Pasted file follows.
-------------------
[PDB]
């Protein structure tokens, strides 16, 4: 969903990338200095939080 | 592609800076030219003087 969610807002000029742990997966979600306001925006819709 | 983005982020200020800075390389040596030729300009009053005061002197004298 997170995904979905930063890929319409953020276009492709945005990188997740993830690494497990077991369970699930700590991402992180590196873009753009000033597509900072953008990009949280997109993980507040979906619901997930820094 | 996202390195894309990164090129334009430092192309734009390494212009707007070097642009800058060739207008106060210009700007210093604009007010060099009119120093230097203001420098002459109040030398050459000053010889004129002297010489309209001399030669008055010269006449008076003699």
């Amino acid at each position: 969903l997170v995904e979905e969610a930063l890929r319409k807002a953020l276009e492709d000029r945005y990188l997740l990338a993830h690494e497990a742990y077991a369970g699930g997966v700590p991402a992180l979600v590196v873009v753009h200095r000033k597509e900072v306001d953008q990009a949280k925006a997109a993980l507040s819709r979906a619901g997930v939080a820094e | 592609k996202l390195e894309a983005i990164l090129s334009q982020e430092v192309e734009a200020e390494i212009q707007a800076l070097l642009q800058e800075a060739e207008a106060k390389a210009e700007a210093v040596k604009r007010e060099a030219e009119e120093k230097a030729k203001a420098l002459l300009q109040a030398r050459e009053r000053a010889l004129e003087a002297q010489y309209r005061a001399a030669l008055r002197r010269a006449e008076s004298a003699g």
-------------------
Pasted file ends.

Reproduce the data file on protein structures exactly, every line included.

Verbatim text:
[PDB]
């Protein structure tokens, strides 16, 4: 969903990338200095939080 | 592609800076030219003087 969610807002000029742990997966979600306001925006819709 | 983005982020200020800075390389040596030729300009009053005061002197004298 997170995904979905930063890929319409953020276009492709945005990188997740993830690494497990077991369970699930700590991402992180590196873009753009000033597509900072953008990009949280997109993980507040979906619901997930820094 | 996202390195894309990164090129334009430092192309734009390494212009707007070097642009800058060739207008106060210009700007210093604009007010060099009119120093230097203001420098002459109040030398050459000053010889004129002297010489309209001399030669008055010269006449008076003699």
């Amino acid at each position: 969903l997170v995904e979905e969610a930063l890929r319409k807002a953020l276009e492709d000029r945005y990188l997740l990338a993830h690494e497990a742990y077991a369970g699930g997966v700590p991402a992180l979600v590196v873009v753009h200095r000033k597509e900072v306001d953008q990009a949280k925006a997109a993980l507040s819709r979906a619901g997930v939080a820094e | 592609k996202l390195e894309a983005i990164l090129s334009q982020e430092v192309e734009a200020e390494i212009q707007a800076l070097l642009q800058e800075a060739e207008a106060k390389a210009e700007a210093v040596k604009r007010e060099a030219e009119e120093k230097a030729k203001a420098l002459l300009q109040a030398r050459e009053r000053a010889l004129e003087a002297q010489y309209r005061a001399a030669l008055r002197r010269a006449e008076s004298a003699g």